Monday, January 11, 2010
The Christian is to the World what the Soul is to the Body
Since the beginning, Christians have lived in, and been a part of, political, cultural and economic communities which largely do not share their morality or faith. This creates tensions which are addressed in the Gospels and in the earliest examples of Christian apologetics, such as the Letter to Diognetus (from which the title of this essay is drawn). One aspect of this tension is the relationship of “Church and State,” but another is the situation faced by individual Christians or Christian families in the world.
These tensions are psychological, but not only that. We naturally want to be in harmony with those around us so strong differences in values on important matters create an inner tension. Much of casual conversation, such as that which may take place in the check-out line at the grocery store, is based on presumed shared cultural values. Since society's morality is reflected in law, in extreme circumstances, Christians can find themselves economically penalized for living their faith or even excluded from aspects of public life and culture.
Some efforts to address this tension are more adequate than others, with attempts to “resolve” the tension completely being among the most inadequate. One such resolution is for Christians to refuse to be part of the political, cultural and economic community – a kind of secession or conscientious objection to any cooperation with non-Christian communities. This may include a utopian impulse to found “Christian cities” or communities where Christians can shop at Christian stores and only see Christian movies and read only Christian newspapers. In its worst instances, this is coupled with a disinterest or even contempt for the fate and situation of those “outside” the community.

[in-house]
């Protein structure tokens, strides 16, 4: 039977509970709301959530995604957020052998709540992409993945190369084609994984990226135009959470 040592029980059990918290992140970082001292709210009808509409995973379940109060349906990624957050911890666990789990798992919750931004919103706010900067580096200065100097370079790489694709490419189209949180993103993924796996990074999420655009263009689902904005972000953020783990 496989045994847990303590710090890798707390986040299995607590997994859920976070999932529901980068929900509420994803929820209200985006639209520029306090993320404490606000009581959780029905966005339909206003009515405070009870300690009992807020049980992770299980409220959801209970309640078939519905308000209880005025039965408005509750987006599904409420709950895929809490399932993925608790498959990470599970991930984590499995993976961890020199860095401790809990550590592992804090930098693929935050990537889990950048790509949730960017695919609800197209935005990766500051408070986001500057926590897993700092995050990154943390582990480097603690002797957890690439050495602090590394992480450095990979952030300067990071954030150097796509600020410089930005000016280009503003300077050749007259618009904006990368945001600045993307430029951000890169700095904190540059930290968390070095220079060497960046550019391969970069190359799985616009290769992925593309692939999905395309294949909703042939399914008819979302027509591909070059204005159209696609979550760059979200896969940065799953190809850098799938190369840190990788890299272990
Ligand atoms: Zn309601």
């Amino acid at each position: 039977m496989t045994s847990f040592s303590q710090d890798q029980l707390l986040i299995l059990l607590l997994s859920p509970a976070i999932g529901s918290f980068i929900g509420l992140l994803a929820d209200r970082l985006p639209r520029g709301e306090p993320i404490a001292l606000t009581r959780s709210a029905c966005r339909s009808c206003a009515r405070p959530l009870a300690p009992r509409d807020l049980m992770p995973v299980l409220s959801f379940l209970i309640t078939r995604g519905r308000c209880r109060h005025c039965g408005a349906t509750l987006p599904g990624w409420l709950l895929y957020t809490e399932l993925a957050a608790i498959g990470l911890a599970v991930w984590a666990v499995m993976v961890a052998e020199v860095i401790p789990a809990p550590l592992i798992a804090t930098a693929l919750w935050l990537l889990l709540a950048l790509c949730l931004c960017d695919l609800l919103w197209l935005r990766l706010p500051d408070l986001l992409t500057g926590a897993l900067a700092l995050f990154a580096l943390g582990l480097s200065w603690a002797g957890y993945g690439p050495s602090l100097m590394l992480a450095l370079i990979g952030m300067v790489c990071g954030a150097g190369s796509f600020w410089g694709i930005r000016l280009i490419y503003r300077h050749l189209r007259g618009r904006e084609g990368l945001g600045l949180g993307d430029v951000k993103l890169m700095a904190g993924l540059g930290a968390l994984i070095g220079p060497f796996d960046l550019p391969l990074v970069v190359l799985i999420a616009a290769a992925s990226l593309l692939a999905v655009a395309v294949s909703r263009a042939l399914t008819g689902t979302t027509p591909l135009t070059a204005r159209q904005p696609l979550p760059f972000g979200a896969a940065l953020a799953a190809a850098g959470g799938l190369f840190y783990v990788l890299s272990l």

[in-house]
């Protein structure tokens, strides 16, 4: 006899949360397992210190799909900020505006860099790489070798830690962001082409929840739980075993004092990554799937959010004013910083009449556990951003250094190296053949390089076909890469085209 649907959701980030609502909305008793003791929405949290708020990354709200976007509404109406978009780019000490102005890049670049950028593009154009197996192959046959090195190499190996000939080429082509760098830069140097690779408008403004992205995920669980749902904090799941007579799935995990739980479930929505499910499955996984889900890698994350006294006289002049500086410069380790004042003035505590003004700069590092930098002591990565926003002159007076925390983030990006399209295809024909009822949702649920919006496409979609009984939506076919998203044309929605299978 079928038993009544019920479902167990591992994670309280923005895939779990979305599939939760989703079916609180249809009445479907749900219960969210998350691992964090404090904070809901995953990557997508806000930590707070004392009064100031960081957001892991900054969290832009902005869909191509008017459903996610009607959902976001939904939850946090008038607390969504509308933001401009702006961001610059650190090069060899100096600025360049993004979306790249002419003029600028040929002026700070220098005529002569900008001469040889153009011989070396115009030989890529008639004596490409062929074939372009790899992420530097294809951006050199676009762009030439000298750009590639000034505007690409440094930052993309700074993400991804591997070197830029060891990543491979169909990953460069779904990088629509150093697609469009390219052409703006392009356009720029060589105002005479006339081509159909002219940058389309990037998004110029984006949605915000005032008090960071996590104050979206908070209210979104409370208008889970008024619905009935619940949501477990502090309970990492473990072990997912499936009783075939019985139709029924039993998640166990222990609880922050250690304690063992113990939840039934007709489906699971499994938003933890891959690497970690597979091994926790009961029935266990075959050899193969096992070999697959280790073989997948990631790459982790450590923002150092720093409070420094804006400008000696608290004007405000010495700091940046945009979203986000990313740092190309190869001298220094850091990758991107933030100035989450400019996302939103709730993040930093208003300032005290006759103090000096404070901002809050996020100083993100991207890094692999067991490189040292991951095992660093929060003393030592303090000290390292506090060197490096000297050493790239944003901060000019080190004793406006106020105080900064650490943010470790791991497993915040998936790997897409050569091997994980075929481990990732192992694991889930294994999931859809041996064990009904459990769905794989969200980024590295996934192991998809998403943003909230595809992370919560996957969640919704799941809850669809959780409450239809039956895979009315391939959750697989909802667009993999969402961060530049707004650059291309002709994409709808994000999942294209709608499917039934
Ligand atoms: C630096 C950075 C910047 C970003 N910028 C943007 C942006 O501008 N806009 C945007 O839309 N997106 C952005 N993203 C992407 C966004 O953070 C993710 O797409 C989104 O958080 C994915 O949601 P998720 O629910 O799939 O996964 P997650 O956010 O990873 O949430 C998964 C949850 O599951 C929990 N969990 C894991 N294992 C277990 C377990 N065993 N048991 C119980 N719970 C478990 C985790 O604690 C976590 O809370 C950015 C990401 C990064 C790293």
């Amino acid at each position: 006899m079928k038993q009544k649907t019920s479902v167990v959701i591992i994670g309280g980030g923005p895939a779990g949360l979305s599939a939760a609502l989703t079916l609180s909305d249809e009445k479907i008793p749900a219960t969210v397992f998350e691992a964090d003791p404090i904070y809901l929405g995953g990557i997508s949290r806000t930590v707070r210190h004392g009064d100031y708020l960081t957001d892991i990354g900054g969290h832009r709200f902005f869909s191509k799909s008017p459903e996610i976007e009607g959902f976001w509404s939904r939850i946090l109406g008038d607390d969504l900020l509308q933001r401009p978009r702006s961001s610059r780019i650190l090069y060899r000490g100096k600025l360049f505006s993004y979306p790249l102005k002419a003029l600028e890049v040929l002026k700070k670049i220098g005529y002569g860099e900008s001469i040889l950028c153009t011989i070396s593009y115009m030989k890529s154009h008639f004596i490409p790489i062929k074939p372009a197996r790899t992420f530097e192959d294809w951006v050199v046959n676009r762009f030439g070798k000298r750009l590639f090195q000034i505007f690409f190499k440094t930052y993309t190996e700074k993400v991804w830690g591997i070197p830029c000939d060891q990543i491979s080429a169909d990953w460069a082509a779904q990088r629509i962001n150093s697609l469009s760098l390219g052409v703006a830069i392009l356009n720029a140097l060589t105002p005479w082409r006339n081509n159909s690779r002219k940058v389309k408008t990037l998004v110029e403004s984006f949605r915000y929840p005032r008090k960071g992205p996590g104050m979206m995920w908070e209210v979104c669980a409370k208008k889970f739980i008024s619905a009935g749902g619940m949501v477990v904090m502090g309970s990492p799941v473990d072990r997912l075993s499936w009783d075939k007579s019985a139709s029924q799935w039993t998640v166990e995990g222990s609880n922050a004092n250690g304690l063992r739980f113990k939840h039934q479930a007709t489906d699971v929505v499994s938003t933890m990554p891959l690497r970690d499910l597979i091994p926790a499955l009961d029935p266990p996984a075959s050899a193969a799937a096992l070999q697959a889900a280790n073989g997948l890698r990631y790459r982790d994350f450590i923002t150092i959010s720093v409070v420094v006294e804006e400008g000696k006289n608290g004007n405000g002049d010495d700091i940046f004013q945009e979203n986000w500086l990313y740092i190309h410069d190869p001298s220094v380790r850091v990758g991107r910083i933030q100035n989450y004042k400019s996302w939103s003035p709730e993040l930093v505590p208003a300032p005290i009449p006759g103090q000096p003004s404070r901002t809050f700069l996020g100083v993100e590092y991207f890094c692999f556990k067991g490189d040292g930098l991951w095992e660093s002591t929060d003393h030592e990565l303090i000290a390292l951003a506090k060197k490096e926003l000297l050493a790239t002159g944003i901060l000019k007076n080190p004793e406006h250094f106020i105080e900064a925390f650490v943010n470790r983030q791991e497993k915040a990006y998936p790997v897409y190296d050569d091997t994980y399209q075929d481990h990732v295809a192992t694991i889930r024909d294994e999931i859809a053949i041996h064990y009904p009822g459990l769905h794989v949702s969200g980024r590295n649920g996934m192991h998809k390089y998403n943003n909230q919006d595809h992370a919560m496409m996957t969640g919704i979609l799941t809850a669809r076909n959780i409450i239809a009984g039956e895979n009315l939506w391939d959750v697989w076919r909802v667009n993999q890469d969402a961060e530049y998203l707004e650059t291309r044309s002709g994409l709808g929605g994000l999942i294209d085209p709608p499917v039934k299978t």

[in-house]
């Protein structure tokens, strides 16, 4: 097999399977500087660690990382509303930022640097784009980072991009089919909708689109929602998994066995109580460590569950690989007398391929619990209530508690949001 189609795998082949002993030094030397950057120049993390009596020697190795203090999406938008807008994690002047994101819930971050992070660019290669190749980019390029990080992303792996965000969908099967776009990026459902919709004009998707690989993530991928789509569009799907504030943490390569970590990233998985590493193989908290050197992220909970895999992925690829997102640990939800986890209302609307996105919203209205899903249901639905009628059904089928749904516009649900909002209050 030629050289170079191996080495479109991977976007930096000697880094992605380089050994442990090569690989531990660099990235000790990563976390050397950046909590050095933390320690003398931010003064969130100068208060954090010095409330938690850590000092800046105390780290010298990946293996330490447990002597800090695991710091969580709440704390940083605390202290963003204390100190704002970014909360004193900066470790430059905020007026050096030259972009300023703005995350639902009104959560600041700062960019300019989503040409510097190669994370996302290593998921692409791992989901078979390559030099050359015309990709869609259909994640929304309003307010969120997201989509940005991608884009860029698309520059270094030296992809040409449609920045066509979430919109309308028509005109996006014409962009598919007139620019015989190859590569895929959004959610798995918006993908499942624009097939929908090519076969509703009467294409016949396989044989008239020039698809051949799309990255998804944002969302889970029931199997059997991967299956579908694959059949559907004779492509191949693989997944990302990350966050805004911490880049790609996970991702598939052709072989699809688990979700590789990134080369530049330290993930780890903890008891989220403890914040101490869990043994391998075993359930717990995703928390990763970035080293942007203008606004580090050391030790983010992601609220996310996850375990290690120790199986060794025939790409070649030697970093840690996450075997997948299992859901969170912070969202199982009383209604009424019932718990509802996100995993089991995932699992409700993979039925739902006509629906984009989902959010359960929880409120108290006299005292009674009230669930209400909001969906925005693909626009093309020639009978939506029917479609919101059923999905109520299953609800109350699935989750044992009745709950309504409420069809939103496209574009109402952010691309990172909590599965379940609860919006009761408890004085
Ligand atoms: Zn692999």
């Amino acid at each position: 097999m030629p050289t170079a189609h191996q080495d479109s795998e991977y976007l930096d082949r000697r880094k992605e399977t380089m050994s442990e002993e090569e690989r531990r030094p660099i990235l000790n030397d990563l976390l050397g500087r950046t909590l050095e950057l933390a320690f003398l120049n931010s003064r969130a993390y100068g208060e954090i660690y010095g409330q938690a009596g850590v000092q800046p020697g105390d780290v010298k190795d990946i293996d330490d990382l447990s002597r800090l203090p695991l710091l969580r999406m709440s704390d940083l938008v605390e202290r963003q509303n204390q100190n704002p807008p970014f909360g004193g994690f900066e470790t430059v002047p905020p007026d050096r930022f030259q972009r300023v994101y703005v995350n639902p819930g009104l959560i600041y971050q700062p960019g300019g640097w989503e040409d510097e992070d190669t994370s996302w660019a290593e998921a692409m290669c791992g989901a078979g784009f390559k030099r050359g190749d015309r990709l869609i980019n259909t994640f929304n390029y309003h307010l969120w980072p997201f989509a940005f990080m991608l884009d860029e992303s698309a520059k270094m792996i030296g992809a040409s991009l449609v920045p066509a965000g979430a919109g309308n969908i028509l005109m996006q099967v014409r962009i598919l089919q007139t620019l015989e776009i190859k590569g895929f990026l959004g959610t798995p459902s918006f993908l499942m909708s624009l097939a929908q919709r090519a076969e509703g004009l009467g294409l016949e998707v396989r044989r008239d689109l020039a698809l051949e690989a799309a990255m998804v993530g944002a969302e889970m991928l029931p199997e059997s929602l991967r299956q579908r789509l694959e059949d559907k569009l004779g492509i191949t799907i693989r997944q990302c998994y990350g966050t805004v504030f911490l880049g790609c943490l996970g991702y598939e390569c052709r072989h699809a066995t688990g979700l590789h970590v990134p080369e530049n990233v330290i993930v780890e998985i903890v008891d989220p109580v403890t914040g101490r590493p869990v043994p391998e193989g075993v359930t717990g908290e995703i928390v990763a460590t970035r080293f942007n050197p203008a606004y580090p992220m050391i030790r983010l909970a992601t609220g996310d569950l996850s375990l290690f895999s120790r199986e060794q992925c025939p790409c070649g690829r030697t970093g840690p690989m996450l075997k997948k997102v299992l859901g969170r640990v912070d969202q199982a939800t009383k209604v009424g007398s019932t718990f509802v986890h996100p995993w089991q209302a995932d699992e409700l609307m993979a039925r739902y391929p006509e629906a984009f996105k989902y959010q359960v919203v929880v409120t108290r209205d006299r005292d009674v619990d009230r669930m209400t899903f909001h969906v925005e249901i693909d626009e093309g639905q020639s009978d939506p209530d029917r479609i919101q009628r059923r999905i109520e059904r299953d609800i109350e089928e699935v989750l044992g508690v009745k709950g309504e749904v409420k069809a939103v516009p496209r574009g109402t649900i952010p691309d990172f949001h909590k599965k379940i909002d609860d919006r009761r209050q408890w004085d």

The opposite impulse is to resolve the tension by simply adopting the same values and lifestyles as the dominant communities. In politics you vote like other persons of your educational and economic class. In culture you share the “sophisticated” views of the contemporary cultural leaders of your society. And in economics you are the quintessential American consumer. You go to Church on Sunday, but by conforming your faith to the dominant situation, any tension is avoided.
In contrast to these opposing errors, here is how the Letter to Diognetus describes the adventure of the lived tension of the Christian life in the world,
Christians are indistinguishable from other men either by nationality, language or customs. They do not inhabit separate cities of their own, or speak a strange dialect, or follow some outlandish way of life. .... With regard to dress, food and manner of life in general, they follow the customs of whatever city they happen to be living in, whether it is Greek or foreign. And yet there is something extraordinary about their lives. They live in their own countries as though they were only passing through. They play their full role as citizens, but labor under all the disabilities of aliens. Any country can be their homeland, but for them their homeland, wherever it may be, is a foreign country. Like others, they marry and have children, but they do not expose them. They share their meals, but not their wives. They live in the flesh, but they are not governed by the desires of the flesh. They pass their days upon earth, but they are citizens of heaven. Obedient to the laws, they yet live on a level that transcends the law.